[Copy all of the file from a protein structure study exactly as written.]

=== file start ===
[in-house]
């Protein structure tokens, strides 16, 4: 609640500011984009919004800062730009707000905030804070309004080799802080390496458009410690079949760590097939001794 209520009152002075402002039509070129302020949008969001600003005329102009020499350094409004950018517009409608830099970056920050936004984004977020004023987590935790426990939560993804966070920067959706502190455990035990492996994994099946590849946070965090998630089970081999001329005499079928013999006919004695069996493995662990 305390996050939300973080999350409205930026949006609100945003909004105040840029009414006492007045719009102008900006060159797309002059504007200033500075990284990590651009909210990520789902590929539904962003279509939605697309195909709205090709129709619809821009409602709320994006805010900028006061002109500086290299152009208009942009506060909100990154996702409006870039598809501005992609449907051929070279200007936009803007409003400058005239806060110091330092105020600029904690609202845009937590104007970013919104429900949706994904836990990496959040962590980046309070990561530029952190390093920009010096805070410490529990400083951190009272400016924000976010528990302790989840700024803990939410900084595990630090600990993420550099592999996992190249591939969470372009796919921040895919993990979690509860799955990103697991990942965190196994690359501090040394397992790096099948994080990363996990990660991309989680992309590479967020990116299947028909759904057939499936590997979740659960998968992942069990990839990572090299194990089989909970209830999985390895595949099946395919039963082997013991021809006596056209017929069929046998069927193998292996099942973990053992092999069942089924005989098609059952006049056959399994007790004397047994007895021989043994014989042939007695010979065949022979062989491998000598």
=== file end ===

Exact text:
[in-house]
């Protein structure tokens, strides 16, 4: 609640500011984009919004800062730009707000905030804070309004080799802080390496458009410690079949760590097939001794 209520009152002075402002039509070129302020949008969001600003005329102009020499350094409004950018517009409608830099970056920050936004984004977020004023987590935790426990939560993804966070920067959706502190455990035990492996994994099946590849946070965090998630089970081999001329005499079928013999006919004695069996493995662990 305390996050939300973080999350409205930026949006609100945003909004105040840029009414006492007045719009102008900006060159797309002059504007200033500075990284990590651009909210990520789902590929539904962003279509939605697309195909709205090709129709619809821009409602709320994006805010900028006061002109500086290299152009208009942009506060909100990154996702409006870039598809501005992609449907051929070279200007936009803007409003400058005239806060110091330092105020600029904690609202845009937590104007970013919104429900949706994904836990990496959040962590980046309070990561530029952190390093920009010096805070410490529990400083951190009272400016924000976010528990302790989840700024803990939410900084595990630090600990993420550099592999996992190249591939969470372009796919921040895919993990979690509860799955990103697991990942965190196994690359501090040394397992790096099948994080990363996990990660991309989680992309590479967020990116299947028909759904057939499936590997979740659960998968992942069990990839990572090299194990089989909970209830999985390895595949099946395919039963082997013991021809006596056209017929069929046998069927193998292996099942973990053992092999069942089924005989098609059952006049056959399994007790004397047994007895021989043994014989042939007695010979065949022979062989491998000598």